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Giving at South Carolina


Promises kept: Carolina's Promise campaign achieves lofty goal

Carolina’s Promise, the University of South Carolina’s $1 billion campaign launched in 2008, has reached its goal on time and on target.

With the June 30 conclusion of the campaign, Carolina is the first institution in the state to both announce and achieve a campaign of $1 billion. In reaching this milestone, the university joins a small group of public institutions achieving this level of success in fundraising. The campaign secured private funds for many key university goals, including new scholarships, professorships, academic programs and facilities.

“This campaign began during the recent deep financial crisis, but we moved forward because we had the need and we had a great case to make,” said Carolina President Harris Pastides, who will announce the final campaign total Sept. 10 at the State of the University address on the historic Horseshoe. “Attainment of our goal, with strong leadership from David Seaton (‘84), our campaign chairman, has been a team effort involving alumni, trustees, faculty, staff, corporations, foundations and other friends.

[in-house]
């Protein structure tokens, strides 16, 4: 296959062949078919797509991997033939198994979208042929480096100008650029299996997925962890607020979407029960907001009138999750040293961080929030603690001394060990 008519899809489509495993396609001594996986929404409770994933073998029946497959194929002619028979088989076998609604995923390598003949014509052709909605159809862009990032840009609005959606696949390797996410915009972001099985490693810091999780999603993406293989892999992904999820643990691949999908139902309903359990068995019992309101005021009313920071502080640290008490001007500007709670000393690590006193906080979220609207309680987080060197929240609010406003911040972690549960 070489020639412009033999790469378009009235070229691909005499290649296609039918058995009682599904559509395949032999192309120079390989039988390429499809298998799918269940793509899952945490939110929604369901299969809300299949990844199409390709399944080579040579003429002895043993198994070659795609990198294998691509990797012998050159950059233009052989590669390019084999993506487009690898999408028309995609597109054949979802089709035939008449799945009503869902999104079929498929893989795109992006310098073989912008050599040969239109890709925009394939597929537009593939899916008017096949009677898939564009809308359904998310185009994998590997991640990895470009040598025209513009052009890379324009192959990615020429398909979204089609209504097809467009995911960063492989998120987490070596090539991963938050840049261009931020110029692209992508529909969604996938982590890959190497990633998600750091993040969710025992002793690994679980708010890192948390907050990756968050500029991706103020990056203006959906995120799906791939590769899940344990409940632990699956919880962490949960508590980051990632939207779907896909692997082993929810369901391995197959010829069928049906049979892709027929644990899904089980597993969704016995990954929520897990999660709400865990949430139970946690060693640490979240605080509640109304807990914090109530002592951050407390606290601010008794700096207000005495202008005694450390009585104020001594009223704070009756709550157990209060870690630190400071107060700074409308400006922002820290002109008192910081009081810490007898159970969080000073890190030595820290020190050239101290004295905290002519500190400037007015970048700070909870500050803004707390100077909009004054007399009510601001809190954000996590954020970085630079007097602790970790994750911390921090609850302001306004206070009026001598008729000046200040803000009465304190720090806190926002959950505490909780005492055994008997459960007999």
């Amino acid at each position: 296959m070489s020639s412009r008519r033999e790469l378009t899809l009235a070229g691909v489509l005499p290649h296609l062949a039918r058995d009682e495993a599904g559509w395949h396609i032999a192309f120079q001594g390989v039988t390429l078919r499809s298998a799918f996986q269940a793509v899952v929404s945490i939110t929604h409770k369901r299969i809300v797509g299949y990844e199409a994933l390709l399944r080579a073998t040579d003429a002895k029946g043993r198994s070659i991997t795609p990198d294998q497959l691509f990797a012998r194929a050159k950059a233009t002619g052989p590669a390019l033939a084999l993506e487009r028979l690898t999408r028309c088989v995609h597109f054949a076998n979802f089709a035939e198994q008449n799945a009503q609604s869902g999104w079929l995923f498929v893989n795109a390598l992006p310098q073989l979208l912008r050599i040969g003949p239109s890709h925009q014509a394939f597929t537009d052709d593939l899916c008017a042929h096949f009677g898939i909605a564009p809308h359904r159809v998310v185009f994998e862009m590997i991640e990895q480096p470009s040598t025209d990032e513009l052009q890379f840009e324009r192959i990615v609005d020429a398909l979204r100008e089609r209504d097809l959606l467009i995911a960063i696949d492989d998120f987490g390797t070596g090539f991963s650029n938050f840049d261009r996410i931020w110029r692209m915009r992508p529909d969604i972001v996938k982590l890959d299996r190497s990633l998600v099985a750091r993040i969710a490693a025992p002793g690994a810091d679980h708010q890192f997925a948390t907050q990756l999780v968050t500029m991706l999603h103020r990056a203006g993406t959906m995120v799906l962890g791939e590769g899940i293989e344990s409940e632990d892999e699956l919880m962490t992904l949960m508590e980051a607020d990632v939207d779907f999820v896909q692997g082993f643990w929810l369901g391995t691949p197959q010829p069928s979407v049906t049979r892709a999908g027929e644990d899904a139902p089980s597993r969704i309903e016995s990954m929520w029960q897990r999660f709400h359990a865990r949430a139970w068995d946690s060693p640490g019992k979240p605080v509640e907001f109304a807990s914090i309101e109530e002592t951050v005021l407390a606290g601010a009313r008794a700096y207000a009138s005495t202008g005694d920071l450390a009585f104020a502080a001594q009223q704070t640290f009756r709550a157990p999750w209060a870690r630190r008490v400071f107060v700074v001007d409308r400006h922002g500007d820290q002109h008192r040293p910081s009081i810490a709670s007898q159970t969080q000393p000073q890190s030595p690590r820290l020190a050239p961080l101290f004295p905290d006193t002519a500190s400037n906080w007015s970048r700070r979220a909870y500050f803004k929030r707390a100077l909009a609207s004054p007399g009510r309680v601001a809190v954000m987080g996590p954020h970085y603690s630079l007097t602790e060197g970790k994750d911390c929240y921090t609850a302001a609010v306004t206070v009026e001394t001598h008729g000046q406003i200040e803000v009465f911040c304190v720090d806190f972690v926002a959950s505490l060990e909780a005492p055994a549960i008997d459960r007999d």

“Although the total raised in this campaign has never been achieved before, the ultimate goal was not just to raise the money. The goal was to support college access and affordability for our students and their families and to advance the excellence of Carolina’s already fine programs and outstanding faculty.”

UofSC alumni and friends contributed more than half the total raised. The university also received major support from corporations, foundations and organizations from throughout the nation.

Gifts of cash make up about half of the campaign total, and pledges account for another 20 percent. Gifts-in-kind (i.e., software, equipment, etc.) comprise 13 percent, and planned gifts, such as bequests, make up about 15 percent of the total.

As with most campaigns of this scale, the majority of commitments are donor designated for specific purposes such as program enhancements for teaching, research and service; scholarships and fellowships for students; faculty support; and facilities. Seven percent of funds were given without restriction and will be earmarked by the university for areas of greatest need.

“We’ve raised the bar for Carolina,” said Jancy Houck, Carolina’s vice president for development and alumni relations. “The campaign started at a difficult time but succeeded through the generosity of donors who believe in the mission of our university and have faith in the president and board of trustees in setting the strategic direction of the university. The funds raised during Carolina’s Promise will help to fuel future success.”